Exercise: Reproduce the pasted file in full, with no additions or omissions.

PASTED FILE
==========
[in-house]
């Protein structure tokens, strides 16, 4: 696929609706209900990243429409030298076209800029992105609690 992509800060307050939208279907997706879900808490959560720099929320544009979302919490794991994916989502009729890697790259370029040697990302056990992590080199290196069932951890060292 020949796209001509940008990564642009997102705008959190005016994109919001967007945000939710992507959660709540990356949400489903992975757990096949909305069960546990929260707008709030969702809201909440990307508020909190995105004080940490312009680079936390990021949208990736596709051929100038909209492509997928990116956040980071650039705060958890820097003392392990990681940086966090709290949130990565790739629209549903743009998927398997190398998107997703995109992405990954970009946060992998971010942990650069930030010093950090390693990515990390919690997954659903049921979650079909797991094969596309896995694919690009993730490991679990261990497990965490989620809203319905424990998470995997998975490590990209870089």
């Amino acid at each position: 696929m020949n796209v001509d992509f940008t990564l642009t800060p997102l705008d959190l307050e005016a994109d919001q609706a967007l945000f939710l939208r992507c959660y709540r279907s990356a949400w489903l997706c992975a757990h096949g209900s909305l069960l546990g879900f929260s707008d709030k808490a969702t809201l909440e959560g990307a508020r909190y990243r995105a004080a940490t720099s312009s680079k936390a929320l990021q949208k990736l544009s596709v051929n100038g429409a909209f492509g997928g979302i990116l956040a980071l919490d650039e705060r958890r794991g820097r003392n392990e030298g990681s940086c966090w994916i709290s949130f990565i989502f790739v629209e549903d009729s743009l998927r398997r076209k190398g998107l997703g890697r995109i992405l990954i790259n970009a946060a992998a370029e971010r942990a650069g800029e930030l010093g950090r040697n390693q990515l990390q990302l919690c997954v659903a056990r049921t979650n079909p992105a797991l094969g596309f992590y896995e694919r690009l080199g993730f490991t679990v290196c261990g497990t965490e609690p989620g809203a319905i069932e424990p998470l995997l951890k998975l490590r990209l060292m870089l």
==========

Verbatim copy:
[in-house]
């Protein structure tokens, strides 16, 4: 696929609706209900990243429409030298076209800029992105609690 992509800060307050939208279907997706879900808490959560720099929320544009979302919490794991994916989502009729890697790259370029040697990302056990992590080199290196069932951890060292 020949796209001509940008990564642009997102705008959190005016994109919001967007945000939710992507959660709540990356949400489903992975757990096949909305069960546990929260707008709030969702809201909440990307508020909190995105004080940490312009680079936390990021949208990736596709051929100038909209492509997928990116956040980071650039705060958890820097003392392990990681940086966090709290949130990565790739629209549903743009998927398997190398998107997703995109992405990954970009946060992998971010942990650069930030010093950090390693990515990390919690997954659903049921979650079909797991094969596309896995694919690009993730490991679990261990497990965490989620809203319905424990998470995997998975490590990209870089």
């Amino acid at each position: 696929m020949n796209v001509d992509f940008t990564l642009t800060p997102l705008d959190l307050e005016a994109d919001q609706a967007l945000f939710l939208r992507c959660y709540r279907s990356a949400w489903l997706c992975a757990h096949g209900s909305l069960l546990g879900f929260s707008d709030k808490a969702t809201l909440e959560g990307a508020r909190y990243r995105a004080a940490t720099s312009s680079k936390a929320l990021q949208k990736l544009s596709v051929n100038g429409a909209f492509g997928g979302i990116l956040a980071l919490d650039e705060r958890r794991g820097r003392n392990e030298g990681s940086c966090w994916i709290s949130f990565i989502f790739v629209e549903d009729s743009l998927r398997r076209k190398g998107l997703g890697r995109i992405l990954i790259n970009a946060a992998a370029e971010r942990a650069g800029e930030l010093g950090r040697n390693q990515l990390q990302l919690c997954v659903a056990r049921t979650n079909p992105a797991l094969g596309f992590y896995e694919r690009l080199g993730f490991t679990v290196c261990g497990t965490e609690p989620g809203a319905i069932e424990p998470l995997l951890k998975l490590r990209l060292m870089l």